As price rises continue to bite, I have realised that foraging for free food (as well as yellow sticker deals and loyalty card offers) are increasingly filling a growing gap in my budget and is the only way to keep my budget the same without putting less food table. This autumn, I have gathered enough rhubarb, rosehips, elderberries and blackberries – canned, jammed and frozen – to see me right through until next harvest.
Recently, I added mushrooms to the list, a luxury item in my food cupboard. I have enough in my cupboards now to last me quite a long time. None of these stores have incurred a noticable expense, and have saved me plenty. It is the tipping point between keeping food bills in control and not, and it does make a noticeable difference even at my very amateur level.
Many employed people now working from home on a permanent basis have started to take on multiple jobs. And a phrase I have discovered lately is ‘portfolio careers’. It’s like having side hustles except there is no main income from a particular career. People’s work styles and earning potential have changed over the last two years, and more people are turning hobbies and interests into something with earning potential, making their money from several skills and resources and mixing it up into one financial pot. Money will continue to be a challenge for a while yet, and these are essential and often interesting alternative incomes for many people.
I have been running side hustles for quite a while, and it does add up. This last couple of years I have added some new ones. After a quick calculation I’ve discovered I have had 11 income streams, which I am already building on.
The obvious way to keep costs down at the other end is to not spend money in the first place. Anti-consumerism, or intentional reduction, ‘includes practices such as refusing to buy, reusing, repurposing, repairing or otherwise extending the product’s life…‘ (source) I prefer this to finding apparently green or sustainable products which are often more expensive and are a false economy if you are replacing something you already own that hasn’t yet come to the end of its usable life.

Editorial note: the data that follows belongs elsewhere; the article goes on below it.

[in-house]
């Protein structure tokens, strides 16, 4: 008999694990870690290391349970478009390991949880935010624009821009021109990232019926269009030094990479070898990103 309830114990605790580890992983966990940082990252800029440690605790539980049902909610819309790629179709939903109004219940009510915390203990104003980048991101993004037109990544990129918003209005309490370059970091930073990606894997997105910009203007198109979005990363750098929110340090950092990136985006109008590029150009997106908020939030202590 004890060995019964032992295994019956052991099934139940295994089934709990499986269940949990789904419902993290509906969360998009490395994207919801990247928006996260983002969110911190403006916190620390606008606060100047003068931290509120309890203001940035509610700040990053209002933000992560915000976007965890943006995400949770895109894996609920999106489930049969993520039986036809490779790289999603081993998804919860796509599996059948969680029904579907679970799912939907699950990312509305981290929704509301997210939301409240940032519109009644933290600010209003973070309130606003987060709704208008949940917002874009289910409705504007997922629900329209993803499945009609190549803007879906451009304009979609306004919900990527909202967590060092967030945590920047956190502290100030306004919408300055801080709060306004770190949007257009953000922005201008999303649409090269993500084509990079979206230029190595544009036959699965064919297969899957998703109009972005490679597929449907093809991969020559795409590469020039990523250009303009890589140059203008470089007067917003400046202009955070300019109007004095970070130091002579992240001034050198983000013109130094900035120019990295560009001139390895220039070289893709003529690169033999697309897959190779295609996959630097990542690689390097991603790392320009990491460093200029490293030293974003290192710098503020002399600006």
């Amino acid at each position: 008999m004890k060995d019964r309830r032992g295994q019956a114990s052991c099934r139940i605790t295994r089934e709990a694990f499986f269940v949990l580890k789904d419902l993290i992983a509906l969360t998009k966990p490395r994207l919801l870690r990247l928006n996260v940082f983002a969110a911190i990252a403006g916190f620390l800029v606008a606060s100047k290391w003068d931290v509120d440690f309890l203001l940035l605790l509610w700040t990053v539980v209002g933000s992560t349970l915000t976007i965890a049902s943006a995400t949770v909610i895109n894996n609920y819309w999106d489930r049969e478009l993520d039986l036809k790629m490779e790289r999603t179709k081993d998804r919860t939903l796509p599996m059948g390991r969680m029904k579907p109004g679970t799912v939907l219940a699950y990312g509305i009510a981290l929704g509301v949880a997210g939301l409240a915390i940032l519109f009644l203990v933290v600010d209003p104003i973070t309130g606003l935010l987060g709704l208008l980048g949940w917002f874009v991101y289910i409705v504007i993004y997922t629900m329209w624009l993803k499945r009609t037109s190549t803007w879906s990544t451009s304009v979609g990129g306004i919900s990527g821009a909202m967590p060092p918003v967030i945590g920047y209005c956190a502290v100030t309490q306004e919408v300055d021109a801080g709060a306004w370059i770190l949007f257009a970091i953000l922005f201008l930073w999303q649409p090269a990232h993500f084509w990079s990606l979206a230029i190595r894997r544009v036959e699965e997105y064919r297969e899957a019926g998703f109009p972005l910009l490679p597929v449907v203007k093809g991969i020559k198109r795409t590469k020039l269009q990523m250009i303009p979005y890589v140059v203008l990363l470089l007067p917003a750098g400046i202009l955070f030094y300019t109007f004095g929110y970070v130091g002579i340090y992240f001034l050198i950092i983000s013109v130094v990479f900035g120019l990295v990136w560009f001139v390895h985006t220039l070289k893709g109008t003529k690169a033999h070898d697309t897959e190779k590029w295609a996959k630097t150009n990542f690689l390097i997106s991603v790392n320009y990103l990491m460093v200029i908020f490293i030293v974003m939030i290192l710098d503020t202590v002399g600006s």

A circular economy adds to this notion, and I treat free stuff as a side hustle, as it enables me to not spend money acquiring that item in the first place. Trash Nothing provides me with many of these items where I would have either bought or, more likely, gone without, and I list my own unwanted items on there too. It also provides a side hustle for my haberdashery resell business, which adds a few pounds to my monetary income and I use it to get hold of candles which is helping reduce my electricity bill.
LitterLotto may also provide me with another small income. I am making incremental amounts of money, and it also gives me some sense of wellbeing, as well as giving my daily walks another focus.
Interest on savings accounts, cashback on utility bills and account switching bribes all help to tip the balance and add pennies to the coffers. It may seem like trivial amounts, but it does add up.
Making a little bit of money here, a saving there, might feel like scrimping and scraping. It is by some standards. But it pays off in its own way and allows me to keep budgets in check, which is all some of us can hope for right now. I also like the ducking and diving that comes with finding ways to save and make money. There is clearly a bit of the ‘wheeler dealer’ in me.
For me, this has not been solely about getting by financially because of the pandemic. This has been a way of life since I moved into my flat in 2018. Whilst I moved out of my work studio and started working from home (a saving of nearly £300) a month, it did increase my rent by nearly £200, so there wasn’t much of a saving to be made, plus it has come with other responsibilities like utility bills and council tax which came as part of my rent before. But I also lost a part-time job income when I gave up my studio and that did make a huge dent in my income.
These small savings and cut backs have been instrumental to keeping outgoings down since all those changes happened. My situation hasn’t really been altered by the pandemic, but I think more people who have a frugal mindset and who are in restricted financial situations will start to rely on some of these methods more often to keep budgets in check and satisfy the make do and mend part of their nature.
I do get a lot of satisfaction from the way I manage my money. I don’t find it stressful, but I am not relying on this to survive or to put basic food on the table or a roof over my head. To an extent, I am playing at it. It is not a matter of life and death and I can afford to make it ‘fun’.